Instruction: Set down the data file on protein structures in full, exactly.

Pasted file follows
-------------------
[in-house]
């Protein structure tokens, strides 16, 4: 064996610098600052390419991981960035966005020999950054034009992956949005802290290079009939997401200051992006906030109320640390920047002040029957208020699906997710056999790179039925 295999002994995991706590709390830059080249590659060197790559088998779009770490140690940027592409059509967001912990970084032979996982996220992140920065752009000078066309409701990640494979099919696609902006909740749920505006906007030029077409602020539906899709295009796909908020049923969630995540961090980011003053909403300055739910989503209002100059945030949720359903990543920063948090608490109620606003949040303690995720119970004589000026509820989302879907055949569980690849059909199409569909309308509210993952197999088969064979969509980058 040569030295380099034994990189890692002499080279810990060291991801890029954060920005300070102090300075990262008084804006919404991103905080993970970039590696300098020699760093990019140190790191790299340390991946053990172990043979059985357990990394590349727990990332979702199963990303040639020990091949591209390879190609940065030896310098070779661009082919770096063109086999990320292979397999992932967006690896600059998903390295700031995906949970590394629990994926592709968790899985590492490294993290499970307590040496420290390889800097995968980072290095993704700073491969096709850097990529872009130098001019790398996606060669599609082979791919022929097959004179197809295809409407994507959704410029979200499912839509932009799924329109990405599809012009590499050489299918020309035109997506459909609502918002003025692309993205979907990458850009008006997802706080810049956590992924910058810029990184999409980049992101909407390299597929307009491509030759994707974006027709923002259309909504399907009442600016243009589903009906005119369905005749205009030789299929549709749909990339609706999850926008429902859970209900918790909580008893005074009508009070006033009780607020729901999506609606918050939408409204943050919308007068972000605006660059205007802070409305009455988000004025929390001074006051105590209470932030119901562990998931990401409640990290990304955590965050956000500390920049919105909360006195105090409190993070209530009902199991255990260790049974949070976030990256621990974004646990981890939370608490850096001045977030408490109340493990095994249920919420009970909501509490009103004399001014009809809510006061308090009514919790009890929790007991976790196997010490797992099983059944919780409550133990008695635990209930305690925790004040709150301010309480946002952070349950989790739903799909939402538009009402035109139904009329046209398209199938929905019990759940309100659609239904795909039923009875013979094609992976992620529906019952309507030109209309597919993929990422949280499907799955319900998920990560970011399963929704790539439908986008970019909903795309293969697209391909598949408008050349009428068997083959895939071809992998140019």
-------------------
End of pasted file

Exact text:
[in-house]
């Protein structure tokens, strides 16, 4: 064996610098600052390419991981960035966005020999950054034009992956949005802290290079009939997401200051992006906030109320640390920047002040029957208020699906997710056999790179039925 295999002994995991706590709390830059080249590659060197790559088998779009770490140690940027592409059509967001912990970084032979996982996220992140920065752009000078066309409701990640494979099919696609902006909740749920505006906007030029077409602020539906899709295009796909908020049923969630995540961090980011003053909403300055739910989503209002100059945030949720359903990543920063948090608490109620606003949040303690995720119970004589000026509820989302879907055949569980690849059909199409569909309308509210993952197999088969064979969509980058 040569030295380099034994990189890692002499080279810990060291991801890029954060920005300070102090300075990262008084804006919404991103905080993970970039590696300098020699760093990019140190790191790299340390991946053990172990043979059985357990990394590349727990990332979702199963990303040639020990091949591209390879190609940065030896310098070779661009082919770096063109086999990320292979397999992932967006690896600059998903390295700031995906949970590394629990994926592709968790899985590492490294993290499970307590040496420290390889800097995968980072290095993704700073491969096709850097990529872009130098001019790398996606060669599609082979791919022929097959004179197809295809409407994507959704410029979200499912839509932009799924329109990405599809012009590499050489299918020309035109997506459909609502918002003025692309993205979907990458850009008006997802706080810049956590992924910058810029990184999409980049992101909407390299597929307009491509030759994707974006027709923002259309909504399907009442600016243009589903009906005119369905005749205009030789299929549709749909990339609706999850926008429902859970209900918790909580008893005074009508009070006033009780607020729901999506609606918050939408409204943050919308007068972000605006660059205007802070409305009455988000004025929390001074006051105590209470932030119901562990998931990401409640990290990304955590965050956000500390920049919105909360006195105090409190993070209530009902199991255990260790049974949070976030990256621990974004646990981890939370608490850096001045977030408490109340493990095994249920919420009970909501509490009103004399001014009809809510006061308090009514919790009890929790007991976790196997010490797992099983059944919780409550133990008695635990209930305690925790004040709150301010309480946002952070349950989790739903799909939402538009009402035109139904009329046209398209199938929905019990759940309100659609239904795909039923009875013979094609992976992620529906019952309507030109209309597919993929990422949280499907799955319900998920990560970011399963929704790539439908986008970019909903795309293969697209391909598949408008050349009428068997083959895939071809992998140019």